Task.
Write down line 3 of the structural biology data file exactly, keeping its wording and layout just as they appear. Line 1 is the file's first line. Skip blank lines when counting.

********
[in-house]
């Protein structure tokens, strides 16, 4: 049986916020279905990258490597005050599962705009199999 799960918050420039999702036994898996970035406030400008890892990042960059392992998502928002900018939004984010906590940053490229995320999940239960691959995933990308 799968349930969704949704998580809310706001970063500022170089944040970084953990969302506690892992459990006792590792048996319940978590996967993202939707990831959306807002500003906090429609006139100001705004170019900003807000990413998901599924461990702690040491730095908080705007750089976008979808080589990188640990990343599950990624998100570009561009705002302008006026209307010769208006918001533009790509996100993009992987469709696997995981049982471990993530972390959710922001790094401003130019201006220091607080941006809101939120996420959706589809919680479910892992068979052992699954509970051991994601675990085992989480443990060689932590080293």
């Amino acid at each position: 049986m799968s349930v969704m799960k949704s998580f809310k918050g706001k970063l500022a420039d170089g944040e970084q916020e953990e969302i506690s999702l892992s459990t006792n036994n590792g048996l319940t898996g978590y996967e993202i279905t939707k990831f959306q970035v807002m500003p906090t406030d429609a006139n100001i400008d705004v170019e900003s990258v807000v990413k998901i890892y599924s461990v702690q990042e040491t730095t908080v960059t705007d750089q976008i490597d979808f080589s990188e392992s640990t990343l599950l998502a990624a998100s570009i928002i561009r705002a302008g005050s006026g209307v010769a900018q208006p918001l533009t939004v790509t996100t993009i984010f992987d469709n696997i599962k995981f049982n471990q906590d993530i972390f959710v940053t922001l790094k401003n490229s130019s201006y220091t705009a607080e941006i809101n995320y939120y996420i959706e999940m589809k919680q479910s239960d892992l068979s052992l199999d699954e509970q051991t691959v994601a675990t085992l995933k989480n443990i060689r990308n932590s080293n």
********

């Amino acid at each position: 049986m799968s349930v969704m799960k949704s998580f809310k918050g706001k970063l500022a420039d170089g944040e970084q916020e953990e969302i506690s999702l892992s459990t006792n036994n590792g048996l319940t898996g978590y996967e993202i279905t939707k990831f959306q970035v807002m500003p906090t406030d429609a006139n100001i400008d705004v170019e900003s990258v807000v990413k998901i890892y599924s461990v702690q990042e040491t730095t908080v960059t705007d750089q976008i490597d979808f080589s990188e392992s640990t990343l599950l998502a990624a998100s570009i928002i561009r705002a302008g005050s006026g209307v010769a900018q208006p918001l533009t939004v790509t996100t993009i984010f992987d469709n696997i599962k995981f049982n471990q906590d993530i972390f959710v940053t922001l790094k401003n490229s130019s201006y220091t705009a607080e941006i809101n995320y939120y996420i959706e999940m589809k919680q479910s239960d892992l068979s052992l199999d699954e509970q051991t691959v994601a675990t085992l995933k989480n443990i060689r990308n932590s080293n």